Ever had a friend who complains about their terrible boss? Are they the type of boss who seems to only come over to them when he or she is upset about something? Do they like to snap off orders in that not-so-nice way? There might be something that can be done to help keep the peace and at least make your interactions a little more pleasant–with a bit of dog-training philosophy applied, of course.
Curious about how to train your boss to be less cranky?
Keep in mind that everyone is different -dogs and people have very different personalities and reactions, so your mileage may vary on the effectiveness and extent of behavior modification you are expecting to achieve. This also means different techniques or approaches may have to be explored before something works for you, but the principal is the same.
Become consistently associated with positive interaction.
What does this mean? Short and sweet: it means you want to be a good thing that goes right in your boss’s day in a consistent manner. When they look at you, you want them to think good things.
In dog-world, this normally means all good things come from you, which can range depending on the dog. This can mean treats, food, toys, and just general interactions like petting. If they notice that you give them good things for approaching you, they are going to associate you with good things.
This may seem questionable in wording, but I assure you, no shenanigans are happening to give your boss happy thoughts. What can you do to achieve this? Be a pleasant person to talk to and interact with. This can range from just smiling and saying hello, bringing them a cup of coffee, or maybe offering a to run a few errands for your boss. Have you tried asking how their family is today?
Consistency breeds familiarity and comfort. Having a routine set will help calm the nerves.
Imagine if your three-a-day meal times dropped to just a one-a-day snack at midnight? Routines are important and help alleviate stress! If you know something is coming, you prepare for the situation and reduce anxiety, helping to keep a calmer mind than just finding out last-minute and having your normal schedule interrupted.
In dog-world, learning new things and working in unfamiliar environments can be stressful–and in times of high-stress, the dog may be looking to take out its frustration on something. As with people, dogs handle stress differently. On one end of the spectrum, some might whine and curl up in defeat, while in the other end of the spectrum, others may get defensive and bite. Dogs need routine to help cope with stress!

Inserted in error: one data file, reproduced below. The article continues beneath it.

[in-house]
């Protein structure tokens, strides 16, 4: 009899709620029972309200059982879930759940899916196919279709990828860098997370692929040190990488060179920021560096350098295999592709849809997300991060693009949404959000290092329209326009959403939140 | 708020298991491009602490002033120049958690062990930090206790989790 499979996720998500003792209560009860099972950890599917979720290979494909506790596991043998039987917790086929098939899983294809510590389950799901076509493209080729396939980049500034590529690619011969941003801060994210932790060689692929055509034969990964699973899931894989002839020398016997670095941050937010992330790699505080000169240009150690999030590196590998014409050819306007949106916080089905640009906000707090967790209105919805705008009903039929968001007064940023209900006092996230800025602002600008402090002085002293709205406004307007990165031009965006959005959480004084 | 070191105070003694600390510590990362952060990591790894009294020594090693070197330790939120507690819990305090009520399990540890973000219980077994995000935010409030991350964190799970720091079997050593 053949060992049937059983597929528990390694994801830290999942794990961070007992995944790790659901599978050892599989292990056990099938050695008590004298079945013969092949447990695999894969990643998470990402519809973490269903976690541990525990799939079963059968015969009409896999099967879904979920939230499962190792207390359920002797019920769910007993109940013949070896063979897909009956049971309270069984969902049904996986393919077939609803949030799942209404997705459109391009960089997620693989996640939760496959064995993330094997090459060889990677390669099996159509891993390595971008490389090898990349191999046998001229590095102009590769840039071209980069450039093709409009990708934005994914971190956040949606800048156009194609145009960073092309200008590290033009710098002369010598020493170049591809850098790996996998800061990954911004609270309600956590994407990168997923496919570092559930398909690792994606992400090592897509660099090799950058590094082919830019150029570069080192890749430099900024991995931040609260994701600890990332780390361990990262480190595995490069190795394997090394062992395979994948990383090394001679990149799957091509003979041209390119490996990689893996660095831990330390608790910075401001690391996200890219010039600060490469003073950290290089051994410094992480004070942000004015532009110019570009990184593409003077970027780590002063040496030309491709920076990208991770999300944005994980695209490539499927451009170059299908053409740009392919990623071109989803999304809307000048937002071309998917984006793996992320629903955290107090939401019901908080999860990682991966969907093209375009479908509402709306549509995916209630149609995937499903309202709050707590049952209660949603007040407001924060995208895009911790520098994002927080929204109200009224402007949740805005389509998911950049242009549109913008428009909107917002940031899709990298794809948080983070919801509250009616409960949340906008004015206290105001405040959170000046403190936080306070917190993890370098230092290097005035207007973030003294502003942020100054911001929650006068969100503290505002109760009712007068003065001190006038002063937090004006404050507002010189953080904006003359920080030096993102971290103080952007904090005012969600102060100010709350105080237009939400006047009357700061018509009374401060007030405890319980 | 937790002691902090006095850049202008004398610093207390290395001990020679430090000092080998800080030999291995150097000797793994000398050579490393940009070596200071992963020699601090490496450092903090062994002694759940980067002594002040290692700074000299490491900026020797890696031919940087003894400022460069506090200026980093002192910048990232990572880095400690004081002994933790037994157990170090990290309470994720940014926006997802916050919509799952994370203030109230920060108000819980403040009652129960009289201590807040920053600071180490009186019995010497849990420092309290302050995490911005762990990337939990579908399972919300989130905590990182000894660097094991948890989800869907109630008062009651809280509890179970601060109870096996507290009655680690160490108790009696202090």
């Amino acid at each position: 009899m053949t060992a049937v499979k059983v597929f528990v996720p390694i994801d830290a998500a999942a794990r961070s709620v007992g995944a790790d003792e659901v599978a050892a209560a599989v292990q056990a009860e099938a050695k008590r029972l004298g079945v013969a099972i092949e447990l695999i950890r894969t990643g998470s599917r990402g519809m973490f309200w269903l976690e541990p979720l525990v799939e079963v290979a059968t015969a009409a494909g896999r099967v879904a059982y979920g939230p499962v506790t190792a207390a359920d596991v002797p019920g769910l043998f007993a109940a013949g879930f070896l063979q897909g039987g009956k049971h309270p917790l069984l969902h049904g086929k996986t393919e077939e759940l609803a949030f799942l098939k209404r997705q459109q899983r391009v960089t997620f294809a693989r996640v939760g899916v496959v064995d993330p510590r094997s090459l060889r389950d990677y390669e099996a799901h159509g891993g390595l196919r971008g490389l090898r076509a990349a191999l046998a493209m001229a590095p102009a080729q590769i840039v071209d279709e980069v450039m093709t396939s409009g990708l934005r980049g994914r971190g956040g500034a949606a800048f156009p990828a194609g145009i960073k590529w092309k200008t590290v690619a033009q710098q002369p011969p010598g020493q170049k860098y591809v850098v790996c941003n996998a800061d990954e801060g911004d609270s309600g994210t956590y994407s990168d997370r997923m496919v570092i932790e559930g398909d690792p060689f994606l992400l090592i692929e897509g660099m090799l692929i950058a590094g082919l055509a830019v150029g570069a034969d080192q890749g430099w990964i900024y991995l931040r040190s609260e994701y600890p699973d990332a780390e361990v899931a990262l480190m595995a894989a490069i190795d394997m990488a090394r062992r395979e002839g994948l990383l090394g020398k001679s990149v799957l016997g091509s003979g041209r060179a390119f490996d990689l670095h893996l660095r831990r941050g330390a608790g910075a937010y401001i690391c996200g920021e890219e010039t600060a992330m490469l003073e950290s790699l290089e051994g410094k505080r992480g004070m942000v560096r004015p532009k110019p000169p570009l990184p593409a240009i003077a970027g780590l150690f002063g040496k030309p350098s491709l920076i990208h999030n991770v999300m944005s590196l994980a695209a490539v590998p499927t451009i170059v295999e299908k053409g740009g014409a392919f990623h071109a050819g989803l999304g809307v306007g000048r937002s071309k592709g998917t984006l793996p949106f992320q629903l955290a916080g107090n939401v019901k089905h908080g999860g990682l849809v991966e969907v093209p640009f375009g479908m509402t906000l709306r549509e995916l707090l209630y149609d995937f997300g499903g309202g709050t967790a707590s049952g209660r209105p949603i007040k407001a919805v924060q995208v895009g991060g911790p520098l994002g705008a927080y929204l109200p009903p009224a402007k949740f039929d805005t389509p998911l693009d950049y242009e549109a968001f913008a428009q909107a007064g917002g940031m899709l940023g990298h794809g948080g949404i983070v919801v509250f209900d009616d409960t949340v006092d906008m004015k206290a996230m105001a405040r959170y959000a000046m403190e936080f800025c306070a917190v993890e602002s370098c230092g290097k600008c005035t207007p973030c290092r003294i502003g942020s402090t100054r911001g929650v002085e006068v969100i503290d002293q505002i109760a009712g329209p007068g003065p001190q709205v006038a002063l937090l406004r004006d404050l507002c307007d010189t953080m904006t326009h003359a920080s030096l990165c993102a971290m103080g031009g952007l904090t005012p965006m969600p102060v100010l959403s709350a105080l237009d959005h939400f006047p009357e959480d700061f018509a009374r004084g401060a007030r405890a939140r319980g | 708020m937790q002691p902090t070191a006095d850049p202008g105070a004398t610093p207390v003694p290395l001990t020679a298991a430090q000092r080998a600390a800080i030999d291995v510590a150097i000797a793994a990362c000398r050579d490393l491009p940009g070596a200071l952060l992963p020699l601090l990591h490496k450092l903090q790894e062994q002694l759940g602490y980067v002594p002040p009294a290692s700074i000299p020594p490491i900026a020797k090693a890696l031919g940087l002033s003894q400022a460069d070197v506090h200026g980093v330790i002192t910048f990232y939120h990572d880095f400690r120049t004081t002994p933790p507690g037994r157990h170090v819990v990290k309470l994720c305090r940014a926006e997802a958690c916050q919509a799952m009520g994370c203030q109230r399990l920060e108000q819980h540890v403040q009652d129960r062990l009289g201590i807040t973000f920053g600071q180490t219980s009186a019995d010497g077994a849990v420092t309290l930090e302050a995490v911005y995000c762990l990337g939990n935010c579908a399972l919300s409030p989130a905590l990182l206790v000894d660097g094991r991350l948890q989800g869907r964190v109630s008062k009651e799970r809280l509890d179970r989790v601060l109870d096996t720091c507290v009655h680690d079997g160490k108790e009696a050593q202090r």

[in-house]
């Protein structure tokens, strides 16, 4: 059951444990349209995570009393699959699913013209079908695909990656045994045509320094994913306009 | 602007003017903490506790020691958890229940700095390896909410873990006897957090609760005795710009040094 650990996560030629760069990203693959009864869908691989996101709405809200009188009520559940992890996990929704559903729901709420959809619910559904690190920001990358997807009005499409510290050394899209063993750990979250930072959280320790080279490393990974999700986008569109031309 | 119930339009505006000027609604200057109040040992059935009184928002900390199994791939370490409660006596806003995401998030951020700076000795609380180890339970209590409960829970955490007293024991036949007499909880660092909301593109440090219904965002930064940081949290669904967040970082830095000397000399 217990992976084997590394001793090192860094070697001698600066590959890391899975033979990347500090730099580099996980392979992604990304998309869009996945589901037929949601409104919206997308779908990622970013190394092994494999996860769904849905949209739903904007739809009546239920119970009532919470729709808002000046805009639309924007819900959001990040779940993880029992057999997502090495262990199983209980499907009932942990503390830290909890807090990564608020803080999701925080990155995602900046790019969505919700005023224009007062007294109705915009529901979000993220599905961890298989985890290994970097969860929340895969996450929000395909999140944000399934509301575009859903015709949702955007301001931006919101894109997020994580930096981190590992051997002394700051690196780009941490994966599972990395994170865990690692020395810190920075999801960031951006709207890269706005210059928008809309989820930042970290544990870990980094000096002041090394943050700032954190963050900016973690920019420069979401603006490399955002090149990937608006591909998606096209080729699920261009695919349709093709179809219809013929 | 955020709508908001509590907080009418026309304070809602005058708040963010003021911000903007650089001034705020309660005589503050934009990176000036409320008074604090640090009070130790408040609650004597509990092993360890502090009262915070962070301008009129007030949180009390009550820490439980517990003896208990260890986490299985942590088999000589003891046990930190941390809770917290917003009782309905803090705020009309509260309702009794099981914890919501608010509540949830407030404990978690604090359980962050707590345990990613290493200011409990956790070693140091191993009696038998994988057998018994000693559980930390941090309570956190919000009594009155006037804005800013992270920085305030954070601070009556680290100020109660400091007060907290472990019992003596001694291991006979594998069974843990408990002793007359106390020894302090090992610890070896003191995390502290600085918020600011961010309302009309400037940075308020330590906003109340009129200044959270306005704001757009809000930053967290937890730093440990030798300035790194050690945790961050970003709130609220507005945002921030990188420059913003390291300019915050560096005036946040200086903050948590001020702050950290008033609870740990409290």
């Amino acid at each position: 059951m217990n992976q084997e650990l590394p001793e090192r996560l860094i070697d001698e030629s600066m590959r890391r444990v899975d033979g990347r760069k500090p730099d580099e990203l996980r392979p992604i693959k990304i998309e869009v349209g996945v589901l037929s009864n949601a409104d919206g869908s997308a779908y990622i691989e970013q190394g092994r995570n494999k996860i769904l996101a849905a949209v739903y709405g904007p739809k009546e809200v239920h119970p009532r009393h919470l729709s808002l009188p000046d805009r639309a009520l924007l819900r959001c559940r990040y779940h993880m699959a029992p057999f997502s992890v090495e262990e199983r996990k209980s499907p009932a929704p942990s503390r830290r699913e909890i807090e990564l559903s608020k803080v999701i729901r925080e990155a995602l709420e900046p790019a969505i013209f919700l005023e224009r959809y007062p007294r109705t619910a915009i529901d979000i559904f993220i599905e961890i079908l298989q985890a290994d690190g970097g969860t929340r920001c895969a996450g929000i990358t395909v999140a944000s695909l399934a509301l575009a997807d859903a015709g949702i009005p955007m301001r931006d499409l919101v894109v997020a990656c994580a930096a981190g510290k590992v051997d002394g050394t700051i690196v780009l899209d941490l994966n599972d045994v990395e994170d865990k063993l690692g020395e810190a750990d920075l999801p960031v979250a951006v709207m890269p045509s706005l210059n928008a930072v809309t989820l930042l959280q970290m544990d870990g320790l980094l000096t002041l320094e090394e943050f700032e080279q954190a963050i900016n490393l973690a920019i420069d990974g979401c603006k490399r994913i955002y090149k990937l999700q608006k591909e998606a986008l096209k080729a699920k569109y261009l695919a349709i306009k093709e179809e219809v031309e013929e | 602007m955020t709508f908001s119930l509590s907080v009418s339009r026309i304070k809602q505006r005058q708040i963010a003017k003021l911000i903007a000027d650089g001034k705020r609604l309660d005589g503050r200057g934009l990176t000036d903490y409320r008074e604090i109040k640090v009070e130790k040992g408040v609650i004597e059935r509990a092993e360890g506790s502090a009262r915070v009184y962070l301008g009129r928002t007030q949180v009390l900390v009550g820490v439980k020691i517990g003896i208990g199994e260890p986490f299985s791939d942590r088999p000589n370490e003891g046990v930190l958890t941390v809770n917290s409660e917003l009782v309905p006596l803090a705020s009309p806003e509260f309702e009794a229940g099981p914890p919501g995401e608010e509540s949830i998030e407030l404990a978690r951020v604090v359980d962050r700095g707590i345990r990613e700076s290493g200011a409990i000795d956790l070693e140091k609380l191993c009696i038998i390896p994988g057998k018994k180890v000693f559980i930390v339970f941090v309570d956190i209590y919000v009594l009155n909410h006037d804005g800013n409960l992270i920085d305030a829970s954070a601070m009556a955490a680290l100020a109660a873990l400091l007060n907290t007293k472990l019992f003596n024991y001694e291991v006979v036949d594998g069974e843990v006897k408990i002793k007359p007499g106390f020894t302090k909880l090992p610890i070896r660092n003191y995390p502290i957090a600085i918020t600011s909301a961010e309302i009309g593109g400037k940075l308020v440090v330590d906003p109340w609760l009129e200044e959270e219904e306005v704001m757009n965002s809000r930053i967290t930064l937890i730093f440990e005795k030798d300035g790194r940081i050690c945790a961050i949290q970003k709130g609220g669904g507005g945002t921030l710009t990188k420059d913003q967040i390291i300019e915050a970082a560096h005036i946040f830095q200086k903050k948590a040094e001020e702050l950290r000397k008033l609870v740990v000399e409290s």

A manager, boss, or leader can easily be placed in high stress situations due to responsibility and pressure placed on them, just like the above mentioned working dogs. When put in these scenarios, having approachable body language, and familiar routines can be a comfort to them. If your boss knows that you are reliable and they can find you easily if something is going very wrong, you become a comfort to them–this means you are one less person to worry about and one less person get mad at.
A stressed dog (or person) is much more likely to approach a non threatening, positive individual in a positive way. This means you’ll see fewer teeth and more happy, wagging tails. So, take some time and ask your boss if they’d like you to get them coffee when they come in, or perhaps just smile and ask about their day–establish a routine and just remember:
Positivity is infectious.
Have you ever walked into a restaurant that really made you feel welcome, and then compared it to an eatery that may as well have thrown the food out on the sidewalk to be picked up?
Odds are, that restaurant had smiling staff that greeted you as you came in, and offered you refreshments immediately, perhaps even while you waited for a table. A positive environment breeds positive responses. Have you ever tried Smiling at Strangers to see if you can lift their day?
There is a slight pitfall in this that needs to be addressed though…
Don’t be a doormat.
Don’t let yourself be taken advantage of. Whoever these techniques are applied to–they have been picked and given responsibilities for a reason! Whether it be dog or human, they are clever and can take advantage of your kindness if you let them. Know your audience, and know when they are just fishing for compliments, or are asking you to do things out of laziness.
–And yes, over-complimenting or being overly helpful can be seen as a bit… brown-nosing. Don’t over do things and gain the affectionate name of “suck-up.” You probably won’t get invited to company parties or any fun things if you’re seen as such.
Remember, bribery does not equal reinforcement. You want your boss to be happy to see you, not treat you nicely because you got them coffee! This is going to seem like a lot of work on your behalf, but like any relationship, someone has to be the first to make the move and it can be fun. Try greeting your office mates with a smile and see if their interaction with you improves.